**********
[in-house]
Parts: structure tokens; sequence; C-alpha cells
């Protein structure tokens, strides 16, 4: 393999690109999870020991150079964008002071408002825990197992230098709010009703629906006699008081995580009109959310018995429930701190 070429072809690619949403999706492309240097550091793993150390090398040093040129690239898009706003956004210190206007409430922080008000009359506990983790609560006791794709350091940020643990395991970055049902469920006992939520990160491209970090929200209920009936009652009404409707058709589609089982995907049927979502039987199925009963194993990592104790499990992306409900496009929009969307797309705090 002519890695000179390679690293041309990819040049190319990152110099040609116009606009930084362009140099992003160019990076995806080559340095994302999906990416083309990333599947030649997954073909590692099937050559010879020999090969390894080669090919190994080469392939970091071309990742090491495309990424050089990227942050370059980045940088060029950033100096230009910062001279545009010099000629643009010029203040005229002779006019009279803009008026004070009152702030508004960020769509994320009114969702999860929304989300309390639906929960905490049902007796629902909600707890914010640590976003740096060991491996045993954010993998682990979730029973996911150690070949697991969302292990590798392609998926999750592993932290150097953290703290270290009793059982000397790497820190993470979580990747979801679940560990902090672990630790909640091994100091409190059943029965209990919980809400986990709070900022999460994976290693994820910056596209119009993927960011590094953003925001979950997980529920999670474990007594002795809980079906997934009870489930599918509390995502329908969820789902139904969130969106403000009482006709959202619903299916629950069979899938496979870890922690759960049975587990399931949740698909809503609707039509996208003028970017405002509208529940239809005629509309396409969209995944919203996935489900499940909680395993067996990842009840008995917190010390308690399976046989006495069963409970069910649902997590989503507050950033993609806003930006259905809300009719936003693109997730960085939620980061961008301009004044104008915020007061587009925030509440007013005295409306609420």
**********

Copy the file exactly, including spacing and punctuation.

[in-house]
Parts: structure tokens; sequence; C-alpha cells
């Protein structure tokens, strides 16, 4: 393999690109999870020991150079964008002071408002825990197992230098709010009703629906006699008081995580009109959310018995429930701190 070429072809690619949403999706492309240097550091793993150390090398040093040129690239898009706003956004210190206007409430922080008000009359506990983790609560006791794709350091940020643990395991970055049902469920006992939520990160491209970090929200209920009936009652009404409707058709589609089982995907049927979502039987199925009963194993990592104790499990992306409900496009929009969307797309705090 002519890695000179390679690293041309990819040049190319990152110099040609116009606009930084362009140099992003160019990076995806080559340095994302999906990416083309990333599947030649997954073909590692099937050559010879020999090969390894080669090919190994080469392939970091071309990742090491495309990424050089990227942050370059980045940088060029950033100096230009910062001279545009010099000629643009010029203040005229002779006019009279803009008026004070009152702030508004960020769509994320009114969702999860929304989300309390639906929960905490049902007796629902909600707890914010640590976003740096060991491996045993954010993998682990979730029973996911150690070949697991969302292990590798392609998926999750592993932290150097953290703290270290009793059982000397790497820190993470979580990747979801679940560990902090672990630790909640091994100091409190059943029965209990919980809400986990709070900022999460994976290693994820910056596209119009993927960011590094953003925001979950997980529920999670474990007594002795809980079906997934009870489930599918509390995502329908969820789902139904969130969106403000009482006709959202619903299916629950069979899938496979870890922690759960049975587990399931949740698909809503609707039509996208003028970017405002509208529940239809005629509309396409969209995944919203996935489900499940909680395993067996990842009840008995917190010390308690399976046989006495069963409970069910649902997590989503507050950033993609806003930006259905809300009719936003693109997730960085939620980061961008301009004044104008915020007061587009925030509440007013005295409306609420």